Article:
IDFA CEO lays out the challenges facing the dairy industry
Michael Dykes served as vice president of government affairs for Monsanto for the past 19 years.
Michael D. Dykes had quite the coming out party this morning in Orlando, Fla. Speaking before hundreds of dairy processors and others allied with the industry, he told them “I love this job.”
Though he stepped into the role of president and chief executive officer of the International Dairy Foods Association on Oct. 1, his breakfast address to members at the association’s annual Dairy Forum represented his introduction to a mass audience. He succeeds Connie Tipton, who retired.
An estimated 1,100 members are in Orlando for the three-day conference for dairy processors and producers. Dairy Foods broadcast Dyke’s presentation to viewers in 50 countries. View his talk 30-minute presentation on demand here.
He said he will work on issues as varied as health care, trade policy, food safety and food labeling.
Dykes described his first 100 days on the job. He drew up a plan that had him talking with each IDFA employee, visiting selected members and reaching out to external audiences (such as suppliers and other allied associations). He said he plans to increase membership and to collaborate with allied partners, such as grocery retailers. “We can’t do it by ourselves,” he said.
He also advised members that the dairy industry cannot turn back the clock and go back to the way things used to be.
“We are in a new food culture,” he said, noting that the millennial generation has different views of food than those of his generation.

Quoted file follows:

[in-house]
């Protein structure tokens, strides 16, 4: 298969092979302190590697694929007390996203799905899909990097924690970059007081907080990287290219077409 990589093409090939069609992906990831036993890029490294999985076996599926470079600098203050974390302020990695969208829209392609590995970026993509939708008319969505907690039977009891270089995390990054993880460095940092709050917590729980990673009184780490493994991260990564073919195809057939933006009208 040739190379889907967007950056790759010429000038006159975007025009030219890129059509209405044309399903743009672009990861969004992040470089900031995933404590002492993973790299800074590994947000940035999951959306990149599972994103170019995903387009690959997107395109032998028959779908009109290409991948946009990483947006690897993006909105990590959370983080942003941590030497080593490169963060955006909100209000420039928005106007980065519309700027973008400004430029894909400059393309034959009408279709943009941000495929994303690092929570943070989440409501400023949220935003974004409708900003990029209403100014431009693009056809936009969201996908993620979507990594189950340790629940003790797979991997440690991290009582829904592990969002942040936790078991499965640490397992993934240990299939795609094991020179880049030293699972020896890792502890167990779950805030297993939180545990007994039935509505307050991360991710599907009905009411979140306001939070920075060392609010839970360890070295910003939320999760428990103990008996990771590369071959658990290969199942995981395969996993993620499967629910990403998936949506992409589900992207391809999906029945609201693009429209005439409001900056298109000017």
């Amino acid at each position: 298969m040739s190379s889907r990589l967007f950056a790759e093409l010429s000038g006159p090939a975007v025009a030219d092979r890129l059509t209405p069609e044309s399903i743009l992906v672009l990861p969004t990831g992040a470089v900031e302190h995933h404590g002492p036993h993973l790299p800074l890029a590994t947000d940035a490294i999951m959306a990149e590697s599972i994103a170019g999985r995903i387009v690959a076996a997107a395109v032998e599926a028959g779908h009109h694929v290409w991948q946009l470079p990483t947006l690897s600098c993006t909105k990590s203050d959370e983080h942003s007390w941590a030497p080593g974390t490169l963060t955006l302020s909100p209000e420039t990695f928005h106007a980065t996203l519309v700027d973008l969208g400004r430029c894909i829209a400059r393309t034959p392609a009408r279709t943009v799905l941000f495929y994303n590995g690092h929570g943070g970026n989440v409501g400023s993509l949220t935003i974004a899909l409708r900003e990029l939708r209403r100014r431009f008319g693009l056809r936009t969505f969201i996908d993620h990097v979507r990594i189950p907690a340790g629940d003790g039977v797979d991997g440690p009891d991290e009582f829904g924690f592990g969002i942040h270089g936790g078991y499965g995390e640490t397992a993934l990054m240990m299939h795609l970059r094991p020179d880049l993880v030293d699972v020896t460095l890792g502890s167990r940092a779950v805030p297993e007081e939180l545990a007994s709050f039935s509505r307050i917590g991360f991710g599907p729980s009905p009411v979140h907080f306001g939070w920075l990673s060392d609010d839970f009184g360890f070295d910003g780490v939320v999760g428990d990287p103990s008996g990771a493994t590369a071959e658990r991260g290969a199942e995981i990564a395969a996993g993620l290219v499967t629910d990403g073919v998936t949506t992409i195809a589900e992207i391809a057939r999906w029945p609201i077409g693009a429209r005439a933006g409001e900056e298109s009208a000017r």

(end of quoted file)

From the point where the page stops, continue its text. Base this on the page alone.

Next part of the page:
From dairy farm to veterinary school
Dykes described his up-by-the-bootstraps childhood, growing up on a Kentucky dairy and tobacco farm with his father, who was illiterate, and his mother who went as far as the eighth grade. Dykes graduated from the University of Kentucky where he received a Master of Science degree in Agricultural Economics and a Bachelor of Science degree in Animal Science. Later, he earned a Doctor of Veterinary Medicine degree from Auburn University.
Dykes’ career in the agricultural industry should serve him well as the dairy industry confronts issues such as animal welfare, the use of genetically modified ingredients and the backlash against artificial growth hormones.
Prior to joining IDFA, Dykes served as vice president of government affairs for Monsanto for the past 19 years. According to his biography provided by IDFA, Dykes was responsible for developing and implementing a portfolio of U.S. government relations strategies and programs that included agricultural biotechnology policy. He led Monsanto’s office in Washington, D.C., and served as the company’s primary point of contact for elected officials, regulatory authorities, U.S. farm organizations, key industry participants, trade associations, international organizations and embassies. He directed the company’s efforts in state and local government affairs, in addition to government affairs in Mexico and Canada.
He is a member of the American Veterinary Medical Association and the National Academy of Practitioners, an interdisciplinary organization of health care practitioners and scholars. He also was a member of the Agricultural Policy Advisory Committee (APAC) during the Clinton and George W. Bush administrations, and he served on the U.S. Department of Agriculture’s Advisory Committee on Biotechnology and 21st Century Agriculture.
IDFA announced on Aug. 31 that it had selected Dykes to replace Tipton. He began his duties on Oct. 1.
Jeff Kaneb, executive vice president of HP Hood LLC, was chairman of the search committee. Other members were Ed Mullins, executive vice president and CEO, Prairie Farms Dairy, Inc.; Mike Reidy, senior vice president – corporate affairs, Leprino Foods Company and chairman of IDFA; Patricia Stroup, vice president and chief procurement officer, Nestle USA, Inc.; Gregg Tanner, CEO of Dean Foods Company; and Mike Wells, president and CEO of Wells Enterprises, Inc.